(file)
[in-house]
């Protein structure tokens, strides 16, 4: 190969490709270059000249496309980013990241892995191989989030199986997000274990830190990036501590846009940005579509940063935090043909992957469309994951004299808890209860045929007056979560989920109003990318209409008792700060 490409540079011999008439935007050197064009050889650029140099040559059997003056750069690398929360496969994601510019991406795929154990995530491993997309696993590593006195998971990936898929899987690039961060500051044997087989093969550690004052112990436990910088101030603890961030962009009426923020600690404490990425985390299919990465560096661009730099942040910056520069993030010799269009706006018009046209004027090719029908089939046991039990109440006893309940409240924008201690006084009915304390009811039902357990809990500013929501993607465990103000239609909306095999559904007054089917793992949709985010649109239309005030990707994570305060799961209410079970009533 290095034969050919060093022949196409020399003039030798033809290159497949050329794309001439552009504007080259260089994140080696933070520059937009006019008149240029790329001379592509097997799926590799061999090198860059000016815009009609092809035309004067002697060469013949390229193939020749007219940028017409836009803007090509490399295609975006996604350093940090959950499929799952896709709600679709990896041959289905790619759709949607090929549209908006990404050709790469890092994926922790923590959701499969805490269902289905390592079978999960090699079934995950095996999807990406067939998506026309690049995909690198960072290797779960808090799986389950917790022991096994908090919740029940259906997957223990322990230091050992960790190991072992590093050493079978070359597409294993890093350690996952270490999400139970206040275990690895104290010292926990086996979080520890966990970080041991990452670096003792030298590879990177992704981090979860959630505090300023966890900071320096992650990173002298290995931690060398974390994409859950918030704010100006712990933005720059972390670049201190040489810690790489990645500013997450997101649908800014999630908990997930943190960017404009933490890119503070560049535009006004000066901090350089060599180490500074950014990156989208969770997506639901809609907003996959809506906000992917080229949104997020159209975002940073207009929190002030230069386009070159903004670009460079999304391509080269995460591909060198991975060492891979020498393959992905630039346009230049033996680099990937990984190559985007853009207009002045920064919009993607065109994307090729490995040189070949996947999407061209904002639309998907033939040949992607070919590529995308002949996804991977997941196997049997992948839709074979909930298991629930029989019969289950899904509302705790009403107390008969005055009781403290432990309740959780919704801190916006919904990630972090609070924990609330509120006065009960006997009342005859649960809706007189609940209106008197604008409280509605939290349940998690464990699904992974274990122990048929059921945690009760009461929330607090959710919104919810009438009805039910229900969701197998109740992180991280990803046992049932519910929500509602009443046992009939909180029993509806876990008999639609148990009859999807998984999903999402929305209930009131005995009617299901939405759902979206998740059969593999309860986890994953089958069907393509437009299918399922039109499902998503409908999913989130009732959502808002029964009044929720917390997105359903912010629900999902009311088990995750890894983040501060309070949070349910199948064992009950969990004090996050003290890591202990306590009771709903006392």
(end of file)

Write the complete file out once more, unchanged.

[in-house]
């Protein structure tokens, strides 16, 4: 190969490709270059000249496309980013990241892995191989989030199986997000274990830190990036501590846009940005579509940063935090043909992957469309994951004299808890209860045929007056979560989920109003990318209409008792700060 490409540079011999008439935007050197064009050889650029140099040559059997003056750069690398929360496969994601510019991406795929154990995530491993997309696993590593006195998971990936898929899987690039961060500051044997087989093969550690004052112990436990910088101030603890961030962009009426923020600690404490990425985390299919990465560096661009730099942040910056520069993030010799269009706006018009046209004027090719029908089939046991039990109440006893309940409240924008201690006084009915304390009811039902357990809990500013929501993607465990103000239609909306095999559904007054089917793992949709985010649109239309005030990707994570305060799961209410079970009533 290095034969050919060093022949196409020399003039030798033809290159497949050329794309001439552009504007080259260089994140080696933070520059937009006019008149240029790329001379592509097997799926590799061999090198860059000016815009009609092809035309004067002697060469013949390229193939020749007219940028017409836009803007090509490399295609975006996604350093940090959950499929799952896709709600679709990896041959289905790619759709949607090929549209908006990404050709790469890092994926922790923590959701499969805490269902289905390592079978999960090699079934995950095996999807990406067939998506026309690049995909690198960072290797779960808090799986389950917790022991096994908090919740029940259906997957223990322990230091050992960790190991072992590093050493079978070359597409294993890093350690996952270490999400139970206040275990690895104290010292926990086996979080520890966990970080041991990452670096003792030298590879990177992704981090979860959630505090300023966890900071320096992650990173002298290995931690060398974390994409859950918030704010100006712990933005720059972390670049201190040489810690790489990645500013997450997101649908800014999630908990997930943190960017404009933490890119503070560049535009006004000066901090350089060599180490500074950014990156989208969770997506639901809609907003996959809506906000992917080229949104997020159209975002940073207009929190002030230069386009070159903004670009460079999304391509080269995460591909060198991975060492891979020498393959992905630039346009230049033996680099990937990984190559985007853009207009002045920064919009993607065109994307090729490995040189070949996947999407061209904002639309998907033939040949992607070919590529995308002949996804991977997941196997049997992948839709074979909930298991629930029989019969289950899904509302705790009403107390008969005055009781403290432990309740959780919704801190916006919904990630972090609070924990609330509120006065009960006997009342005859649960809706007189609940209106008197604008409280509605939290349940998690464990699904992974274990122990048929059921945690009760009461929330607090959710919104919810009438009805039910229900969701197998109740992180991280990803046992049932519910929500509602009443046992009939909180029993509806876990008999639609148990009859999807998984999903999402929305209930009131005995009617299901939405759902979206998740059969593999309860986890994953089958069907393509437009299918399922039109499902998503409908999913989130009732959502808002029964009044929720917390997105359903912010629900999902009311088990995750890894983040501060309070949070349910199948064992009950969990004090996050003290890591202990306590009771709903006392």